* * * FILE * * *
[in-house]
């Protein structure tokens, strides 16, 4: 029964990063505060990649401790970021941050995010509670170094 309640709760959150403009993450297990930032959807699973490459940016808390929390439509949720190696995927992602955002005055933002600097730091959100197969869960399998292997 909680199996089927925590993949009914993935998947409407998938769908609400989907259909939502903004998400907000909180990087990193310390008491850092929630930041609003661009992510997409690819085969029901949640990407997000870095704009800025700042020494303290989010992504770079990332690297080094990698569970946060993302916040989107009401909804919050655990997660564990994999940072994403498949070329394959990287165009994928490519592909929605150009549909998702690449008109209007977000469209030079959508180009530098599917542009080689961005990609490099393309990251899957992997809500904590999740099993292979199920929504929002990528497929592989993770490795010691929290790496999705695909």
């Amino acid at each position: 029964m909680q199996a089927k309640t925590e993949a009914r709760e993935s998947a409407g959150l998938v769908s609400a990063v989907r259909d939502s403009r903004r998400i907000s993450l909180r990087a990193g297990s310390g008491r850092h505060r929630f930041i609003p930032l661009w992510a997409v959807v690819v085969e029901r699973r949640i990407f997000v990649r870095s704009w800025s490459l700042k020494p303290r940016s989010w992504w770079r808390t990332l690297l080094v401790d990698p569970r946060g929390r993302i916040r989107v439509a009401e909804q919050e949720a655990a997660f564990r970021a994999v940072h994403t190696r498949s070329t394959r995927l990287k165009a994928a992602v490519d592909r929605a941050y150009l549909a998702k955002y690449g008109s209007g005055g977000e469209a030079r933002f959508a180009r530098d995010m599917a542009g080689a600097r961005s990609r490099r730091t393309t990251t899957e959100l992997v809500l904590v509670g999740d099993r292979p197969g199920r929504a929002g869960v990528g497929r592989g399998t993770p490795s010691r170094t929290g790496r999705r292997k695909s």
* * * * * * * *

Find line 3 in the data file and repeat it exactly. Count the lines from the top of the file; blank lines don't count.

């Amino acid at each position: 029964m909680q199996a089927k309640t925590e993949a009914r709760e993935s998947a409407g959150l998938v769908s609400a990063v989907r259909d939502s403009r903004r998400i907000s993450l909180r990087a990193g297990s310390g008491r850092h505060r929630f930041i609003p930032l661009w992510a997409v959807v690819v085969e029901r699973r949640i990407f997000v990649r870095s704009w800025s490459l700042k020494p303290r940016s989010w992504w770079r808390t990332l690297l080094v401790d990698p569970r946060g929390r993302i916040r989107v439509a009401e909804q919050e949720a655990a997660f564990r970021a994999v940072h994403t190696r498949s070329t394959r995927l990287k165009a994928a992602v490519d592909r929605a941050y150009l549909a998702k955002y690449g008109s209007g005055g977000e469209a030079r933002f959508a180009r530098d995010m599917a542009g080689a600097r961005s990609r490099r730091t393309t990251t899957e959100l992997v809500l904590v509670g999740d099993r292979p197969g199920r929504a929002g869960v990528g497929r592989g399998t993770p490795s010691r170094t929290g790496r999705r292997k695909s």